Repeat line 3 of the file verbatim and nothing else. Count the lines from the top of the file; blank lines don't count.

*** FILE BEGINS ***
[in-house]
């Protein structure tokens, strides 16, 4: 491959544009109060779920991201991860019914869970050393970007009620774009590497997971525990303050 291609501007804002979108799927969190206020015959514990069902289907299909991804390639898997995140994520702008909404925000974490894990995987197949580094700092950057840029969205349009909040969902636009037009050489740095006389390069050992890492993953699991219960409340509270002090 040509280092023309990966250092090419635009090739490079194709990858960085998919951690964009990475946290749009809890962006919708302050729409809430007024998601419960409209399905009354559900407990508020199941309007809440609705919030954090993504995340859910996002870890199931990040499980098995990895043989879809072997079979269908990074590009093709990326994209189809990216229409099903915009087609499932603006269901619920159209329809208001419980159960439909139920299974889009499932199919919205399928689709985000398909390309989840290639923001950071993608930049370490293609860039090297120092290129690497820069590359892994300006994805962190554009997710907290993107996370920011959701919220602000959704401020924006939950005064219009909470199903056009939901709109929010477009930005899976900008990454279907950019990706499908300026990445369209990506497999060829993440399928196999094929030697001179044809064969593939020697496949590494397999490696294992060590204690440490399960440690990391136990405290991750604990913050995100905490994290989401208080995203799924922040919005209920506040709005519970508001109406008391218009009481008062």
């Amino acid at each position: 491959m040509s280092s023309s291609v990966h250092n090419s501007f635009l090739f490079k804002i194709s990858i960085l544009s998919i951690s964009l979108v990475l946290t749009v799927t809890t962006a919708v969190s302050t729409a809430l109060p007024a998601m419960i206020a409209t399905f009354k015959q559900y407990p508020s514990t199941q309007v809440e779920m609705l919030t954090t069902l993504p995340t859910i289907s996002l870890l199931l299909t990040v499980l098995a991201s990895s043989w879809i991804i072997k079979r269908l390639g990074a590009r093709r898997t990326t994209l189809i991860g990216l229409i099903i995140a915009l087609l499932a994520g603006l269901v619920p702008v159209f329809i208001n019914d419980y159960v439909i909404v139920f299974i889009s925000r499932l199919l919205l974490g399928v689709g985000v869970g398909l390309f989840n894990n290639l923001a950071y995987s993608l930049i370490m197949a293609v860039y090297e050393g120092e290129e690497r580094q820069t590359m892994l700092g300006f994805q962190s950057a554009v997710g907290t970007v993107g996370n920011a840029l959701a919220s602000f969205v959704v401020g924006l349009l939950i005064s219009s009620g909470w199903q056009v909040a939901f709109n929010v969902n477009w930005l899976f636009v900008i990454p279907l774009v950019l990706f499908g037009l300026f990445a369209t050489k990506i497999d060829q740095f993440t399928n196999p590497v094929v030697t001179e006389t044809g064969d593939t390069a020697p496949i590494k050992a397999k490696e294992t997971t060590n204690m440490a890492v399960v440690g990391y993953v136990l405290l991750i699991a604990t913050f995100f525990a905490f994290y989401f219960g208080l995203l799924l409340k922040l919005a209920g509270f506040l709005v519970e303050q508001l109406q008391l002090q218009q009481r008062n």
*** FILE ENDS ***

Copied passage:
């Amino acid at each position: 491959m040509s280092s023309s291609v990966h250092n090419s501007f635009l090739f490079k804002i194709s990858i960085l544009s998919i951690s964009l979108v990475l946290t749009v799927t809890t962006a919708v969190s302050t729409a809430l109060p007024a998601m419960i206020a409209t399905f009354k015959q559900y407990p508020s514990t199941q309007v809440e779920m609705l919030t954090t069902l993504p995340t859910i289907s996002l870890l199931l299909t990040v499980l098995a991201s990895s043989w879809i991804i072997k079979r269908l390639g990074a590009r093709r898997t990326t994209l189809i991860g990216l229409i099903i995140a915009l087609l499932a994520g603006l269901v619920p702008v159209f329809i208001n019914d419980y159960v439909i909404v139920f299974i889009s925000r499932l199919l919205l974490g399928v689709g985000v869970g398909l390309f989840n894990n290639l923001a950071y995987s993608l930049i370490m197949a293609v860039y090297e050393g120092e290129e690497r580094q820069t590359m892994l700092g300006f994805q962190s950057a554009v997710g907290t970007v993107g996370n920011a840029l959701a919220s602000f969205v959704v401020g924006l349009l939950i005064s219009s009620g909470w199903q056009v909040a939901f709109n929010v969902n477009w930005l899976f636009v900008i990454p279907l774009v950019l990706f499908g037009l300026f990445a369209t050489k990506i497999d060829q740095f993440t399928n196999p590497v094929v030697t001179e006389t044809g064969d593939t390069a020697p496949i590494k050992a397999k490696e294992t997971t060590n204690m440490a890492v399960v440690g990391y993953v136990l405290l991750i699991a604990t913050f995100f525990a905490f994290y989401f219960g208080l995203l799924l409340k922040l919005a209920g509270f506040l709005v519970e303050q508001l109406q008391l002090q218009q009481r008062n």